I agree that it’s tough to pick a favorite when there’s so many interesting characters to choose from. Thor is probably my top choice, but as you said, Iron Man added a valuable note of humor to the film, and they all brought unique strengths to the table.

      • Emily Sawyer
        May 18, 2012 - 10:25 pm · Reply

        I agree that it’s very likely they will come out with movies for the new characters, and I’m extremely excited about the sequels coming out! It’s interesting to watch where they’re taking the stories. So far I’ve heard that they’ve stuck to the original storylines pretty well, although I haven’t read much Marvel myself.

        • Sarah Sawyer
          May 19, 2012 - 1:13 pm · Reply

          Oh, that’s interesting. I hadn’t heard one way or another if they adhered to the original Marvel storylines.

          I have wondered before what the avid comic book readers think of the movies. Often, the more you know or love a story in its original form, the less you like movie adaptations (Narnia being an example for me). πŸ™‚

          But if they stuck close to the comic books, I suppose everyone is happy!

          • Emily Sawyer
            May 21, 2012 - 7:55 pm ·

            I don’t remember where I heard that, so it may or may not be true, but I found it interesting also.

            Movie adaptions do have a tendency to fail to meet the expectations of those that are die-hard lovers of the original story… Narnia has been a dissapointment to me as well. Probably the only movie based off a book that I love equally to the original story is Anne of Green Gables. That one never fails to satisfy, and followed the storyline well. πŸ™‚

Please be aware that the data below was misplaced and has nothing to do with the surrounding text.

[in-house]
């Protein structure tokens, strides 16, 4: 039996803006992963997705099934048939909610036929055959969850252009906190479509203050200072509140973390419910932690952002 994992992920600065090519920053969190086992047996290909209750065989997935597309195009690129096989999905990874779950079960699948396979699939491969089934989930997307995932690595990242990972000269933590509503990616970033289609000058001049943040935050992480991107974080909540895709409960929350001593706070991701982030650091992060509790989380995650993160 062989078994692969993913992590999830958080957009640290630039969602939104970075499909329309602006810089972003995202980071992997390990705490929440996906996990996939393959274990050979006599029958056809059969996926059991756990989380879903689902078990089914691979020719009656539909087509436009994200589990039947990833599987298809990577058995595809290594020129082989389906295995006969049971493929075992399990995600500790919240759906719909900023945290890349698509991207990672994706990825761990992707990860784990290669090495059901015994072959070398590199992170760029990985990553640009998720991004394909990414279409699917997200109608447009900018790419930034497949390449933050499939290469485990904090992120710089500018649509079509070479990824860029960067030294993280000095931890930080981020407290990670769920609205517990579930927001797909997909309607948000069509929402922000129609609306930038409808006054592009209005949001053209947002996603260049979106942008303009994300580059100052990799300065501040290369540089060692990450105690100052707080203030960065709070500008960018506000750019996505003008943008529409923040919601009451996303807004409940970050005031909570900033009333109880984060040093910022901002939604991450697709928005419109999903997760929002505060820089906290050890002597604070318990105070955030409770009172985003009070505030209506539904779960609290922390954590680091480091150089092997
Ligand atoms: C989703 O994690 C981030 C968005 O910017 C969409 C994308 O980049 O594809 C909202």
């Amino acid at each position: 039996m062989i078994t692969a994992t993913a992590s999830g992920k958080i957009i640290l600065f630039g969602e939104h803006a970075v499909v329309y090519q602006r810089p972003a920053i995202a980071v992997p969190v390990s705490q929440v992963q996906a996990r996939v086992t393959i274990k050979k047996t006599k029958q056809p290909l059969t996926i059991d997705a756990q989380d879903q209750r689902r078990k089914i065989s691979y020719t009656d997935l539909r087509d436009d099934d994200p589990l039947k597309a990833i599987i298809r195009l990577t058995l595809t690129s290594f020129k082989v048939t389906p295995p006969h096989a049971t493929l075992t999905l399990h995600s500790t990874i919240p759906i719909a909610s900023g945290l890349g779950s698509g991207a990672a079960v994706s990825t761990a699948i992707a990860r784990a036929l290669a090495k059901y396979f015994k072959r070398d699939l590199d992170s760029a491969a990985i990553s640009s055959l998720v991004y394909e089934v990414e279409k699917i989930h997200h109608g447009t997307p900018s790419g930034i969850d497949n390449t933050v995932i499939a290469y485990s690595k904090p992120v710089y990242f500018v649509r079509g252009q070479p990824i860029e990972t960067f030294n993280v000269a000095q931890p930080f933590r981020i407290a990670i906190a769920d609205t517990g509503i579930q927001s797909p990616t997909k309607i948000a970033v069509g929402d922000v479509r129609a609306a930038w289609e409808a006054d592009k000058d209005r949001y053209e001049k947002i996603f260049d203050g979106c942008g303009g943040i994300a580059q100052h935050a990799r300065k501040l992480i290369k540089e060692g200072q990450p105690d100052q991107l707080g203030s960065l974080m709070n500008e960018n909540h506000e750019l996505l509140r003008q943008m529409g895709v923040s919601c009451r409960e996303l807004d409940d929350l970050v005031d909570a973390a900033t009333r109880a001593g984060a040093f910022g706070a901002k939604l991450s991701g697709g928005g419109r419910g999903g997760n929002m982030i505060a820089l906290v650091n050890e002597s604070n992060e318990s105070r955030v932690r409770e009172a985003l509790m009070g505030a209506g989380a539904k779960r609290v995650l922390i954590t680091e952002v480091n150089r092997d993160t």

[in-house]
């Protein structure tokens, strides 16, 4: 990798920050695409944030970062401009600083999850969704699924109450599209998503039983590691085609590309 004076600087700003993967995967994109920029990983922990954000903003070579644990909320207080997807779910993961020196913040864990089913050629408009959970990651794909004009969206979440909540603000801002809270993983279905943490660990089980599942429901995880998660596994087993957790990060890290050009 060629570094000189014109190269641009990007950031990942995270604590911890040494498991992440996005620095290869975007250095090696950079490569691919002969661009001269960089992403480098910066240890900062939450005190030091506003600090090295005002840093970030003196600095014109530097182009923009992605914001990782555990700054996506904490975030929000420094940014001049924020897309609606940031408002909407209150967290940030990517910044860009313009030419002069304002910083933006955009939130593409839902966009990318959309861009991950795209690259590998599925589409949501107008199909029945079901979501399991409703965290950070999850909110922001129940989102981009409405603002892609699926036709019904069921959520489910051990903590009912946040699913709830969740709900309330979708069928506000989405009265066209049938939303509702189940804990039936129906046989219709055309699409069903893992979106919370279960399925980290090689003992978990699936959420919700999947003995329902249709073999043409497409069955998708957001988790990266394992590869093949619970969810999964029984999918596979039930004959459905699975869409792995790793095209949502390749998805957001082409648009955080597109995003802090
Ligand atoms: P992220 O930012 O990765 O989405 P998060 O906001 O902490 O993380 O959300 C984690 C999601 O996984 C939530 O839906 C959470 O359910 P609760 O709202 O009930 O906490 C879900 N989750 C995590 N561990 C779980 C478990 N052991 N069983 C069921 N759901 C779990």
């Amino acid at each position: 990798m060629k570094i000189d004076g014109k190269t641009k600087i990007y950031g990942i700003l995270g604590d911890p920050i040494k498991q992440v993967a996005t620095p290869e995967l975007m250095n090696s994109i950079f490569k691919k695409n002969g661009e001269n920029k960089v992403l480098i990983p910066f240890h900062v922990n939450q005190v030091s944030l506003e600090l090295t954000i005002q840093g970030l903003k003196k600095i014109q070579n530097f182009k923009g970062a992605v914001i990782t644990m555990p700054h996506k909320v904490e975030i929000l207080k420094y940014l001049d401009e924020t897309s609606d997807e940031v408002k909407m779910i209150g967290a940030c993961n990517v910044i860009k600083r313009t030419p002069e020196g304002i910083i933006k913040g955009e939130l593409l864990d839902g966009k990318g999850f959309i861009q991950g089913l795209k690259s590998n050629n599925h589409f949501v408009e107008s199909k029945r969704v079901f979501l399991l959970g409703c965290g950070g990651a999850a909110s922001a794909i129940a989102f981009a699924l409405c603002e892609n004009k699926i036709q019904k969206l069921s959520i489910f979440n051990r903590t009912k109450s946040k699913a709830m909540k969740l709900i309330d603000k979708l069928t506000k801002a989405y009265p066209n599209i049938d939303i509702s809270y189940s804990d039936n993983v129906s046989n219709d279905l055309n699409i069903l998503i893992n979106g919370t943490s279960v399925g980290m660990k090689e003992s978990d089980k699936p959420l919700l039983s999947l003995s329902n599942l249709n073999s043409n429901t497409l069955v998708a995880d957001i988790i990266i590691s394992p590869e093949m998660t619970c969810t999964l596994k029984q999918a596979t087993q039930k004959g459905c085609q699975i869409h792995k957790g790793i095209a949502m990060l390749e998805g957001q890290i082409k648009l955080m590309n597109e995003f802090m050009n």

• Janeen Ippolito
    May 24, 2012 - 7:37 pm · Reply

    As a semi-serious comic book fan, I have to say that in general we’re more flexible about character adaptations–but that depends on which fandom. Since comic book characters often live in a floating timeline with multiple universes, there are plenty of different ways to portray characters. Often a comic book fan will have their favorite comic book portrayal and so they’ll want to see that particular version come to the big screen.

    This is at the heart of the issues between the old Spider-Man trilogy and the new Spider-Man movie. This reinvention isn’t just a matter of wanting a new batch of blockbusters–they’re pulling from a different comic book version of Spider-Man.

    As far as my favorite Avenger, I’ve always had a soft spot for Thor, but I’m starting to like The Wasp as well.

    • Sarah Sawyer
      May 29, 2012 - 4:34 pm · Reply

      Oh, I’m glad you shared your perspective as someone who knows a more about the background of comic books. I had a vague idea that there were differences between depictions of the same comic book character, but I didn’t realize it varied as much as you’ve described. Do you ever feel like they’ve “ruined” a character you loved?

      And you’ve cleared up a mystery for me. I’ve been wondering why they could possibly need to go back and start from the beginning with Spiderman. Now I’m more interested in seeing the movie, since it actually has a different origin. πŸ™‚